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Here is the origin of 'Norwalk' name for our city

By Henry Timman • May 12, 2017 at 12:00 PM

Our favorite town of Norwalk is celebrating its bicentennial, and somewhere someone is contemplating the origin of the name.

For many generations, the origin of “Norwalk” has been explained as being derived from the original grant to the first settlers of Norwalk, Conn. — the grant extending from Long Island one day’s “north walk.” However, there is another school of thought on the subject.

Simplistically, Norwalk, Ohio, is named for Norwalk, Conn., but we must look carefully at the latter city’s origin. In September of 1651, the latter town was incorporated as a town in what is now Fairfield County. At that time, the name was spelled Norwaukee, perhaps from an Algonquin word noyank, or perhaps from an Indian word Naramauke.

We are told that Norwalk or variations of it in spelling is an old Indian word; that those native Americans living in Connecticut were called the Norwalk Indians and that there was a river called the Norwalke River, which was one boundary of the original purchase. Thus, the word existed long before the “one day’s north walk” which 19th century writers presented to us.

Connecticut is divided into counties which are divided into towns or townships, just as it is in Ohio. Here we use the word townships, but it is shortened to towns in our “Mother State.” Each “town” can contain any number of actual villages or cities, just as we sometimes find here in Ohio. It also was common to name one of those villages with the same name as the larger town or township. Some examples are that Norwalk Township of Huron County contains the city of Norwalk as well as the village of East Norwalk and the Blue Fly community. Ridgefield Township holds the villages of Monroeville and North Monroeville as well as Standartsburg. In New Haven Township, we find the village of that same name along with parts of both Plymouth and Willard.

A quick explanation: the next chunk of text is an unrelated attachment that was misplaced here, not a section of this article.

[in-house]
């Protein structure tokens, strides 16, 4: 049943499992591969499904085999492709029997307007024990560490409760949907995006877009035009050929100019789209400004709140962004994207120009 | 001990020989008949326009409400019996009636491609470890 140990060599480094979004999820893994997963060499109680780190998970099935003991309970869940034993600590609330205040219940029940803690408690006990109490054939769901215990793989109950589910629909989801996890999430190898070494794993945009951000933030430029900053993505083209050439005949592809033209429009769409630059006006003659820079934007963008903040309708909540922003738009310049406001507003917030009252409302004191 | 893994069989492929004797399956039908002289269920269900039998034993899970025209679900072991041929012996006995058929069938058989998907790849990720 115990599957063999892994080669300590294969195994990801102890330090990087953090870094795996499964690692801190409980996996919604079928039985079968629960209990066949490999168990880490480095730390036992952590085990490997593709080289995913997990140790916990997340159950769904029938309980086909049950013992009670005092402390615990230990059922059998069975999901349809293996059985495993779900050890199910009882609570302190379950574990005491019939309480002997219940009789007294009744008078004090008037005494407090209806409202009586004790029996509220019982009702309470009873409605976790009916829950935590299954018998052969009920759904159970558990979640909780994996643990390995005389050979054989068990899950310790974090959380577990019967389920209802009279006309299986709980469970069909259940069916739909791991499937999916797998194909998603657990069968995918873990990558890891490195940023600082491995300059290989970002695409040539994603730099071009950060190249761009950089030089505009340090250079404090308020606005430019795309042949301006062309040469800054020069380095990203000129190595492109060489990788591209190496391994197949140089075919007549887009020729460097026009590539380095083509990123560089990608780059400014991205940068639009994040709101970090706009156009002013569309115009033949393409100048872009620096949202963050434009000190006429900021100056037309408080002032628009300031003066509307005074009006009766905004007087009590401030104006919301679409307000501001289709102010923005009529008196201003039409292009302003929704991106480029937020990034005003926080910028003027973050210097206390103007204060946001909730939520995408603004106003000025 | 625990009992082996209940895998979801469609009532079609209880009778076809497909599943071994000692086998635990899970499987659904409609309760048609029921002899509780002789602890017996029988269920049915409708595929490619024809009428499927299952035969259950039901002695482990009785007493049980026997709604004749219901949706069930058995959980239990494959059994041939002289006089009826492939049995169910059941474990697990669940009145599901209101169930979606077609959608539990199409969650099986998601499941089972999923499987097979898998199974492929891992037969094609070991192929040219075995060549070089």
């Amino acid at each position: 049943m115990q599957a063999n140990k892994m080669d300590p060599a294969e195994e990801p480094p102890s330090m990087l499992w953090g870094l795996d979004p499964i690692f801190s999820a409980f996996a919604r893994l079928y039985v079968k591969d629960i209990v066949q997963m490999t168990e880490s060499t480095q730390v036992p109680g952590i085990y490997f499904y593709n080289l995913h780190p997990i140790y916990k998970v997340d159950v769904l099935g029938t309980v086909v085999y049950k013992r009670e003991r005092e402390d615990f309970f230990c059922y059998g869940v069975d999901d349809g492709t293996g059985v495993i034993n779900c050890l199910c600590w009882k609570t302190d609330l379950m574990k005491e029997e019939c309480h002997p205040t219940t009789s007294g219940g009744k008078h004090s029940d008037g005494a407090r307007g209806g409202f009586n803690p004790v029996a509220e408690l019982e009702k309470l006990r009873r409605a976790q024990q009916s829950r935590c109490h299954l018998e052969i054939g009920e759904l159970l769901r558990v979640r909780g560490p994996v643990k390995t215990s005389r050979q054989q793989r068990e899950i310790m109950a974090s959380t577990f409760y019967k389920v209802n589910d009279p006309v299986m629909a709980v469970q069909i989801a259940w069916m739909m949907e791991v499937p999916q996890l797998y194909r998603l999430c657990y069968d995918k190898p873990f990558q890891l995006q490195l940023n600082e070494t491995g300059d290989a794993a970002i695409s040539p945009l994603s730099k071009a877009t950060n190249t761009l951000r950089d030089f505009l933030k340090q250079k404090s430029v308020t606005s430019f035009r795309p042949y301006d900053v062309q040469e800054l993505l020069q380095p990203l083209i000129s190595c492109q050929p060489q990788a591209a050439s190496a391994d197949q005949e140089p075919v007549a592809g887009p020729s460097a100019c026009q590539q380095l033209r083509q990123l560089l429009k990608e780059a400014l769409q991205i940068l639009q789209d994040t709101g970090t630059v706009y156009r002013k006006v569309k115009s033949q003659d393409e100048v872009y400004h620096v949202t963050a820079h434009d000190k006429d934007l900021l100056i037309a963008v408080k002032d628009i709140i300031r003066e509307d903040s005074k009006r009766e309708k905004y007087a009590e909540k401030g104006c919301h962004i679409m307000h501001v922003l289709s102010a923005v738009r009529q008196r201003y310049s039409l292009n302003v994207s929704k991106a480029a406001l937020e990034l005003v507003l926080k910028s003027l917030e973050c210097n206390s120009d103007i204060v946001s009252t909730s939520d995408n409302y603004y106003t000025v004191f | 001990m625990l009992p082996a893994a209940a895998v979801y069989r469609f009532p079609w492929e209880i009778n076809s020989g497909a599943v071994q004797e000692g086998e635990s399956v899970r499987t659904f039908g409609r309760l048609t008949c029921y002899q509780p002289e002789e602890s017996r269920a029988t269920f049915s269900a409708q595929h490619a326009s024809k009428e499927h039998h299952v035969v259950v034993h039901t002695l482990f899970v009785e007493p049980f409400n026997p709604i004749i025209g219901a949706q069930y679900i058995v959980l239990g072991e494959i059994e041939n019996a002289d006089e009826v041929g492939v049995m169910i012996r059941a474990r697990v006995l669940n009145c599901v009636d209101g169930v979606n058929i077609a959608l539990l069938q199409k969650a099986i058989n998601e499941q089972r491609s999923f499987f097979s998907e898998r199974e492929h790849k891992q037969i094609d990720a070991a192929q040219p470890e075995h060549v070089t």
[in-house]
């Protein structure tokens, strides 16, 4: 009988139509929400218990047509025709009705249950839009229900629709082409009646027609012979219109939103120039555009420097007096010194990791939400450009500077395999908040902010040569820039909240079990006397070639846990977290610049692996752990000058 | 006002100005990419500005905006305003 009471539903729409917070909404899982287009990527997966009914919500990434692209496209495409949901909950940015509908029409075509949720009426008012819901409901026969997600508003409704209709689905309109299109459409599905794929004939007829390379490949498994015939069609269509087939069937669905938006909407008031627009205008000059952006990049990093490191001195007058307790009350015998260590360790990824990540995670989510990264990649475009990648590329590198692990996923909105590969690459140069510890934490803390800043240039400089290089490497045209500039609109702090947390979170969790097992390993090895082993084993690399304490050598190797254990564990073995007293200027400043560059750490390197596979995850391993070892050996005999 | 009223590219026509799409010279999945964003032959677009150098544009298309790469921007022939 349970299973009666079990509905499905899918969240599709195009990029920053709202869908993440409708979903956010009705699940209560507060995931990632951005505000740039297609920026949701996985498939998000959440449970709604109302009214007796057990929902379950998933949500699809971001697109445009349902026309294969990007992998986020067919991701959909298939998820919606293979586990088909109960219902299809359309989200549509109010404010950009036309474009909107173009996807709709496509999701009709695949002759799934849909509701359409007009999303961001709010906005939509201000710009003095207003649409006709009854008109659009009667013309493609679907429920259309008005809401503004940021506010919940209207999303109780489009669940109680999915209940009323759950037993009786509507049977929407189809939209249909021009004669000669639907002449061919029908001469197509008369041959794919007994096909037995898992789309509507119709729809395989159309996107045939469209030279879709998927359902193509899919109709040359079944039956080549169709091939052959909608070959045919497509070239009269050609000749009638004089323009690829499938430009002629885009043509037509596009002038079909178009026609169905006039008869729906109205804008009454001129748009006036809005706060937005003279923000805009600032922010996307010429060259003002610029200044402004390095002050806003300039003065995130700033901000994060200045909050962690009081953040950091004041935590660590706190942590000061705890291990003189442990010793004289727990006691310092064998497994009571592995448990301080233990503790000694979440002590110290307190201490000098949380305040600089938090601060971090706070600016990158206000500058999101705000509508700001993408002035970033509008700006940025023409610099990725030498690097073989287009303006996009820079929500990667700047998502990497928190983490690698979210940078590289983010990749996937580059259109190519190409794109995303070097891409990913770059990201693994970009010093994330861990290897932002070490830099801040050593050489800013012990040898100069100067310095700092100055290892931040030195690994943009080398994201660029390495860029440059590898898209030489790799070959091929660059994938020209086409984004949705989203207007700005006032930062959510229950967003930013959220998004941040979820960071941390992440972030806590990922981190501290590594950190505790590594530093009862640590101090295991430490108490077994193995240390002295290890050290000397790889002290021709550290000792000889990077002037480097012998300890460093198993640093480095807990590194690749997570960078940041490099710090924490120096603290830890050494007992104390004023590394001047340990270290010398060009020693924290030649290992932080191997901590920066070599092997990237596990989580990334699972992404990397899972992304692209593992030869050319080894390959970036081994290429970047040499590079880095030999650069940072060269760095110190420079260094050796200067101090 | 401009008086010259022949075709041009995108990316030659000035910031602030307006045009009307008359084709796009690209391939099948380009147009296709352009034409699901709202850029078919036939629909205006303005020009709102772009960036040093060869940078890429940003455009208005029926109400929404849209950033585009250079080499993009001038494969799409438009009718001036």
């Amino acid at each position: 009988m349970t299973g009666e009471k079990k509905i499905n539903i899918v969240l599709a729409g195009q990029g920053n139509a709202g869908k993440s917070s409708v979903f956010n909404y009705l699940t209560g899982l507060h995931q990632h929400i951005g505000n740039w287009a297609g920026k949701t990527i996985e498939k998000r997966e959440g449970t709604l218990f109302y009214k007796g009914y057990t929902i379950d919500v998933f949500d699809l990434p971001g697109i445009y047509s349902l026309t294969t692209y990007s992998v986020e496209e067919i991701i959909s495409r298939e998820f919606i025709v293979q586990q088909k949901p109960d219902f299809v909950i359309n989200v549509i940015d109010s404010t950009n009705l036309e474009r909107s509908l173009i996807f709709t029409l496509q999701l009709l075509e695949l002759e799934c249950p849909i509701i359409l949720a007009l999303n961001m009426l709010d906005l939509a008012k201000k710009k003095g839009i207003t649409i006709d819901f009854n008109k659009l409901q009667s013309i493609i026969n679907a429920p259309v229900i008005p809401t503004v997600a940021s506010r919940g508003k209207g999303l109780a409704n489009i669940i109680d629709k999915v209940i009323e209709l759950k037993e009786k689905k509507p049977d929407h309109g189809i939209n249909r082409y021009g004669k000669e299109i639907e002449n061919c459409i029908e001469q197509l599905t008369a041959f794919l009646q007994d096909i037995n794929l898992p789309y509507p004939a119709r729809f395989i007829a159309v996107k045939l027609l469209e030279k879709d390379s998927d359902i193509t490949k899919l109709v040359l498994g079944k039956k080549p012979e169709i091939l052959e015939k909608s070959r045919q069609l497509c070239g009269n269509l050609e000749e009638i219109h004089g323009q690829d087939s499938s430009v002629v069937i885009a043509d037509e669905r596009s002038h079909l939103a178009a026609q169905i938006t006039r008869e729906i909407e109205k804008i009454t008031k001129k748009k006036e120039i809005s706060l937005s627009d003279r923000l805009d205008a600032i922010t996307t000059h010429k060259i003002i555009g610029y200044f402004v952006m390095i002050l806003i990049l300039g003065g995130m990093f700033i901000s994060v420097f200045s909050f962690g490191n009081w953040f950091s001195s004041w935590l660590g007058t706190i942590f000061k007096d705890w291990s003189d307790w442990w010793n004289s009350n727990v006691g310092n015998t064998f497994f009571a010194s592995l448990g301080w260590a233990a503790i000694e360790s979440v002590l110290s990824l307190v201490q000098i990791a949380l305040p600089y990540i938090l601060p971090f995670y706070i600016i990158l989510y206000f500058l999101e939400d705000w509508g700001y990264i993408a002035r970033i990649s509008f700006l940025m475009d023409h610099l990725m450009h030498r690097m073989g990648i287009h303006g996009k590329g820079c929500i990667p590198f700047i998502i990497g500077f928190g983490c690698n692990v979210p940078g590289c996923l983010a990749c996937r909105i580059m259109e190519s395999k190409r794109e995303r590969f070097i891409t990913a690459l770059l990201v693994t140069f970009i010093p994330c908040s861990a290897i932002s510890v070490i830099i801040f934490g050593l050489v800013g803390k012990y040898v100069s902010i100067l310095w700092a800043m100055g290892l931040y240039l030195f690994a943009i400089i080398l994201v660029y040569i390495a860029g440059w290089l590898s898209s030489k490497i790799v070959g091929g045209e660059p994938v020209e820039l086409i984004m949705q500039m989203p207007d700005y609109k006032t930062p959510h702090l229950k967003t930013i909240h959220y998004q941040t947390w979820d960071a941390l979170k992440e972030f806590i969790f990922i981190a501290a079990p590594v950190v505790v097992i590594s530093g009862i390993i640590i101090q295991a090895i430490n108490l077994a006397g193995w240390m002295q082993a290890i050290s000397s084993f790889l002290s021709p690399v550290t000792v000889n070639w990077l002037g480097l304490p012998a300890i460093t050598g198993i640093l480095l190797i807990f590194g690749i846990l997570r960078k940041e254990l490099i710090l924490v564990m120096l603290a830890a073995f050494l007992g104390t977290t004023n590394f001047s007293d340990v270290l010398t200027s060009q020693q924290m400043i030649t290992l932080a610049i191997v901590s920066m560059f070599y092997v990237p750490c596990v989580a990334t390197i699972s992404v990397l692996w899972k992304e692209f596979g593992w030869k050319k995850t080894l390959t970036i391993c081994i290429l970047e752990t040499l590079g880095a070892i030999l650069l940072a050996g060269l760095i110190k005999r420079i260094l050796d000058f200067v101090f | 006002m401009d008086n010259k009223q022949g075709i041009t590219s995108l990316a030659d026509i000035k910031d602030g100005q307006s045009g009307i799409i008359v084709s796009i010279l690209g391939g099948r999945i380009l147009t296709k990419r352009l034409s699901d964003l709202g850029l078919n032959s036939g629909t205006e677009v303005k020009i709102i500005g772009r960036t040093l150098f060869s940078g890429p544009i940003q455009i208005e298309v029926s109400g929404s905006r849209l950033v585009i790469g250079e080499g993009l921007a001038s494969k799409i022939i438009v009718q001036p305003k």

Your next question might be “Well then, how many Norwalks are there around the country?” There are or have been at least nine around the United States. Norwalk, Wisc., is located in Monroe County and was platted in 1856 by Seluim McGary and C. G. Hettman. Mr. and Mrs. McGary are supposed to have come from Norwalk, Ohio, but I’ve never learned more about them.

Norwalk, Iowa, also dates to 1856 and was settled by George Swan. a one-time Norwalk, Ohio, resident. There also is a rural Norwalk Township in Pottawattomie County, Iowa, but I know nothing more of its story. Norwalk, Mich.; Norwalk, Kan.; and Norwalk, Fla., each had a post office in 1893, but apparently have faded into obscurity now.

The largest Norwalk is in California, with a population well over 100,000. However, this city ruins my story by apparently not being connected with any other of the Norwalks in the United States. There was a trail in the area called the Norwalk Walk, and when settlement began, the railroad station there was called Norwalk and the name stuck.

When you travel, watch the road signs for the name. You might find a Norwalk which I missed.

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REMEMBER: My “Just Like Old Times” books are on sale at Colonial Flower and Gift Shoppe at 7 W. Main St. in downtown Norwalk. These preserve my earlier columns in permanent book form.

Henry Timman, an authority on Firelands history, resides in rural Norwalk.

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